National Maritime Museum
20 Dec 2013
Prominently placed in the new ‘Nelson, Navy, Nation’ gallery is a ship model of the Victory. Visitors might expect this to represent Nelson’s Trafalgar flagship, but instead we chose to display an earlier vessel of the same name – built in 1737, and the fourth Royal Navy ship to be called Victory.
The model demonstrates the incredible complexity of an 18th-century naval ship, as well as the close-knit, isolated world in which officers and sailors lived. But its familiar name and unfamiliar history hints at another story: how and why ships were named. Throughout its history, the Royal Navy re-used names as ships left active service and were replaced with newer vessels. This was partly from necessity: as the navy grew, it began to run out of suitable names. During the Second World War the Navy’s vast expansion resulted in some curious naming decisions. In the 1940s, over 200 flower-class corvettes were built, among which were HMS Snowdrop, Tulip and Candytuft. These were hardly names to intimidate Britain’s naval rivals. However, ships could be named very carefully and deliberately, particularly in the 18th century, and the names chosen tell us much about the Navy of the time.
Royalty, place names and classical heroes
In the early 18th century, naval ships were named in one of two ways: either after royalty, or after an English locality. Of the ships built in the 1700s, the largest were named after monarchs, their relatives or their palaces: Royal Sovereign, Royal Anne, Royal George, Prince George, Royal Oak, Royal William, Elizabeth, Restoration, Mary, Royal Katherine, and Hampton Court. The remaining ships were almost always named after English towns, counties or rivers: London, Northumberland, Nottingham, York, Devonshire, Chichester, Cornwall, Kent, Suffolk, Essex, Cambridge, Oxford, Shrewsbury, and the Humber.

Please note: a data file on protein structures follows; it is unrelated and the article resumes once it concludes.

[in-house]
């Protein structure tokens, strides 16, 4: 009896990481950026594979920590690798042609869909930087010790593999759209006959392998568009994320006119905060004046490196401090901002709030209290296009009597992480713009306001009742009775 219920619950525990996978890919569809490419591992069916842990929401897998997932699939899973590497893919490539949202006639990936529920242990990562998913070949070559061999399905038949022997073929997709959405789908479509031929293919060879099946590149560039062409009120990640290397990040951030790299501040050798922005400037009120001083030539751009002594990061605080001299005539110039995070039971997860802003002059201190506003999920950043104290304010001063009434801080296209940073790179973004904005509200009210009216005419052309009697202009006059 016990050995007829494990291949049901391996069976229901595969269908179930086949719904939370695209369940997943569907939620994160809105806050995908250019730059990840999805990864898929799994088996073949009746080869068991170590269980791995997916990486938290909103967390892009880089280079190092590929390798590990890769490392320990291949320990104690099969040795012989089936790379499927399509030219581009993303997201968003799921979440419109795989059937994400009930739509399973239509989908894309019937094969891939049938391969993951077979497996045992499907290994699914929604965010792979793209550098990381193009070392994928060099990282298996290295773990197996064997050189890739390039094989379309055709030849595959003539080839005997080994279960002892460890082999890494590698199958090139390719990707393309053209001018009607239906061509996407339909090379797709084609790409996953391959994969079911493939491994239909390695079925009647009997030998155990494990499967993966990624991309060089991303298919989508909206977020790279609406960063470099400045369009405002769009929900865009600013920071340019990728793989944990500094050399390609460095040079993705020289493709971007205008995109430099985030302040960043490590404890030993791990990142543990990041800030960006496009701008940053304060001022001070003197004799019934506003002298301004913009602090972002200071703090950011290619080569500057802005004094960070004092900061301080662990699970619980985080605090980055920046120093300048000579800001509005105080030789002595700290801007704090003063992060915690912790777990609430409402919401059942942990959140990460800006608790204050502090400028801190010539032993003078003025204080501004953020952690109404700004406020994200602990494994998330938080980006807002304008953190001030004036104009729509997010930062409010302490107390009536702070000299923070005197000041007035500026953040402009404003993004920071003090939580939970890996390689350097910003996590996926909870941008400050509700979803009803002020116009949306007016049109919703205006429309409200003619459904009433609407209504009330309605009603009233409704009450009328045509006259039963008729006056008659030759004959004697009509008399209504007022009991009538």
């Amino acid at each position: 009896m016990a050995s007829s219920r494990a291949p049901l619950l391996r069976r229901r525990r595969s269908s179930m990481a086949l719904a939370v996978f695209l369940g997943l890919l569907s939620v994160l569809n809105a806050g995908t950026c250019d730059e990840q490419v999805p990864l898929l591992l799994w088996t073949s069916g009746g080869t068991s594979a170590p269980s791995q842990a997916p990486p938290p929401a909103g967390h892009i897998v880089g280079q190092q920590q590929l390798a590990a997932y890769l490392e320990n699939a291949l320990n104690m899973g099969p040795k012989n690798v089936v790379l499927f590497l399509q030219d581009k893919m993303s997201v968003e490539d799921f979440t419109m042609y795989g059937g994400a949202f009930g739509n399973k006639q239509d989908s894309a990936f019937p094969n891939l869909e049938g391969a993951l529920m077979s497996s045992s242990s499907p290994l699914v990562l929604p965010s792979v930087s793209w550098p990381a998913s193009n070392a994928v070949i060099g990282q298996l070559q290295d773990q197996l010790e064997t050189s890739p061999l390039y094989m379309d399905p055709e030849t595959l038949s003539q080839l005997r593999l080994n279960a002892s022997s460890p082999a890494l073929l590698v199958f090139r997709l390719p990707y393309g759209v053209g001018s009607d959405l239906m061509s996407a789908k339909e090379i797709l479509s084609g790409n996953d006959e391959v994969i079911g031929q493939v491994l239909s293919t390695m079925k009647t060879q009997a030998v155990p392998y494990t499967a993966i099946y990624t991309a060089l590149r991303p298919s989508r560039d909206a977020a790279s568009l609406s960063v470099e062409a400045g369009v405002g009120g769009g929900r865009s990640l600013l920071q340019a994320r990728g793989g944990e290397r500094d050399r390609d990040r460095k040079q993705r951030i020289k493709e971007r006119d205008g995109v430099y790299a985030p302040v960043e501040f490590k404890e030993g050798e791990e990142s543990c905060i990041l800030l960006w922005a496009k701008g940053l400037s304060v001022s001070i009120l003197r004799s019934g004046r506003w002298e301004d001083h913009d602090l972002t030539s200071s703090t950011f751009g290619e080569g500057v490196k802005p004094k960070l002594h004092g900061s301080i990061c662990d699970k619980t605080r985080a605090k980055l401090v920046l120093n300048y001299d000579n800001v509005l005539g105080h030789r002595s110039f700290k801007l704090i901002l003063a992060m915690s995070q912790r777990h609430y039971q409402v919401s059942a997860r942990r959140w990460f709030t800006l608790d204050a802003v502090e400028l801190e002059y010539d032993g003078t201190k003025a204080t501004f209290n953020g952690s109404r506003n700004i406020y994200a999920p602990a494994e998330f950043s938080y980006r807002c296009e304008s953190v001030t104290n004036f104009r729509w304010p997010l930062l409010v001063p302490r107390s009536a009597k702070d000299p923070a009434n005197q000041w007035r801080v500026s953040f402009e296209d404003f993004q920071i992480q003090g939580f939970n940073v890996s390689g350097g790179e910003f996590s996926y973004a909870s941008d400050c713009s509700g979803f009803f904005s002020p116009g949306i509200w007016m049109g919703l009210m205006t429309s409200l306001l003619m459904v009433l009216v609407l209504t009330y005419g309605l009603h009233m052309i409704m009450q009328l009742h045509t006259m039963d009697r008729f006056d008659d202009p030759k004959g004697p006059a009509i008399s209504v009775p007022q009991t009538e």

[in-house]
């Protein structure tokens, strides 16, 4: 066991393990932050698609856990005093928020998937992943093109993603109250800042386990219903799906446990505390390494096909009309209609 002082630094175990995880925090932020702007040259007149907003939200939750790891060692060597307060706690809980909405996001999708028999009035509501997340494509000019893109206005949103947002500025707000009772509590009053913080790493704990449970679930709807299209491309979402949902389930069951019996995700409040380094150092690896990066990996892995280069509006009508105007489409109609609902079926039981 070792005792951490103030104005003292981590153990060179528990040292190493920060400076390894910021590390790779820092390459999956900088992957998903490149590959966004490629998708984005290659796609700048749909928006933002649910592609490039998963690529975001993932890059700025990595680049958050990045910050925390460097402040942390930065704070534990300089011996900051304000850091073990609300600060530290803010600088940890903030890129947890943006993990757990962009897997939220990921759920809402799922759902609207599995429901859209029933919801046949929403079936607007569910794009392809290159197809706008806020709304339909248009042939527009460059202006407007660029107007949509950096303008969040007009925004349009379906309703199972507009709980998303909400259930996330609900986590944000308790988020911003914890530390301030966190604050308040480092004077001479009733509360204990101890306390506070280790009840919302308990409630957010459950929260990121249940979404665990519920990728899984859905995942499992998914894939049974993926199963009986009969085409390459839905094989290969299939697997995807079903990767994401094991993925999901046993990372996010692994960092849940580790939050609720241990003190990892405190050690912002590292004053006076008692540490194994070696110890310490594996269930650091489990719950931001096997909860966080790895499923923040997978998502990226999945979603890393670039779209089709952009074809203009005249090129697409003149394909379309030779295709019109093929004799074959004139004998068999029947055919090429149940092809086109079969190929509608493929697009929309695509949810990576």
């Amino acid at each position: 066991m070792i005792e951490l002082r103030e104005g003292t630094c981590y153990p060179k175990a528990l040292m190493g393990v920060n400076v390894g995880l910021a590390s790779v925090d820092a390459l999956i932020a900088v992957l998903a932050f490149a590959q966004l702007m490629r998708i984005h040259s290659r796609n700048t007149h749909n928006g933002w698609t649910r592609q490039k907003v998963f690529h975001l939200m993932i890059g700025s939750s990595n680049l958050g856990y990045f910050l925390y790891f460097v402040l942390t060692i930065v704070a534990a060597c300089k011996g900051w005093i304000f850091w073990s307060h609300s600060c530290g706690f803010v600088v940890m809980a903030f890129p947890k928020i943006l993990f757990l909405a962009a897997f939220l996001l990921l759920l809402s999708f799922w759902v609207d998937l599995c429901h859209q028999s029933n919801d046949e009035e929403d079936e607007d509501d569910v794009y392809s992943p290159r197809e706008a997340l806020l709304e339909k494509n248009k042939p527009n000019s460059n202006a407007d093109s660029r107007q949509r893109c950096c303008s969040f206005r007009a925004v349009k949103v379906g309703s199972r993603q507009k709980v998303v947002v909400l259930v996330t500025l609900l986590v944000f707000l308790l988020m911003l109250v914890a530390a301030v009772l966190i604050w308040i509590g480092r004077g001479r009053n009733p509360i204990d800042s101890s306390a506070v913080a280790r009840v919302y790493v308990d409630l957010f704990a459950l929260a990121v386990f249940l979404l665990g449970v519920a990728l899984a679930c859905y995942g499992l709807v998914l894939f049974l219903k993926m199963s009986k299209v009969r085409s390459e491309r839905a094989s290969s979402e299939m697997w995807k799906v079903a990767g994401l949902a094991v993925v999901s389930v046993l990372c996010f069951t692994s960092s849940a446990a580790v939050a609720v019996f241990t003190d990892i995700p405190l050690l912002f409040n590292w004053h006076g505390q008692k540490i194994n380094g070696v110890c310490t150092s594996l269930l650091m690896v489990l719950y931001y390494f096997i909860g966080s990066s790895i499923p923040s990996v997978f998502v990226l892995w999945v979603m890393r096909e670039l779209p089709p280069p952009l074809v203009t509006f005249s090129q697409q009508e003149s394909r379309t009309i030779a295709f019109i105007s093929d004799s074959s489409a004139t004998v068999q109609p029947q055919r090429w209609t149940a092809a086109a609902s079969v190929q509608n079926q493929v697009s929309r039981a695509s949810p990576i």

As the Navy grew in size across the 18th century, there was marked transformation in how ships were named. Many of the larger naval ships continued to be named after royalty, notably Royal Sovereign (1786), Prince of Wales (1794) and Queen Charlotte (1810). Increasingly common though were ships named after creatures, gods and protagonists from classical antiquity. At the Battle of Trafalgar in 1805 the British fleet included Neptune, Agamemnon, Ajax, Orion, Minotaur, Spartiate, Mars, Bellerophon, Colossus, Achille, Polyphemus, Euryalus, Naiad and Sirius. How much this was a deliberate policy is unclear, but it offers a fascinating window into the reading habits of the period’s naval administrators.
The second development was the emergence of a more patriotic naming policy. After the Act of Union in 1707, the Admiralty quickly renamed two ships Edinburgh and Glasgow to help incorporate the Scottish into the British Navy. A few years later, Britannia became the most obvious of national symbols, followed by Union in 1726. Ships were increasingly given titles that resonated with characteristics deemed ‘British’: Dreadnought, Conqueror, Dragon, Superb, Albion, Hero, Illustrious, Valiant, Revenge, Defiance, Thunderer, and Defence. The Navy also ensured that captured French ships were added to its own naval ranks with the same name, though often anglicised. There were few more dispiriting sights for a French naval officer then seeing a captured vessel in an opponent’s battle line.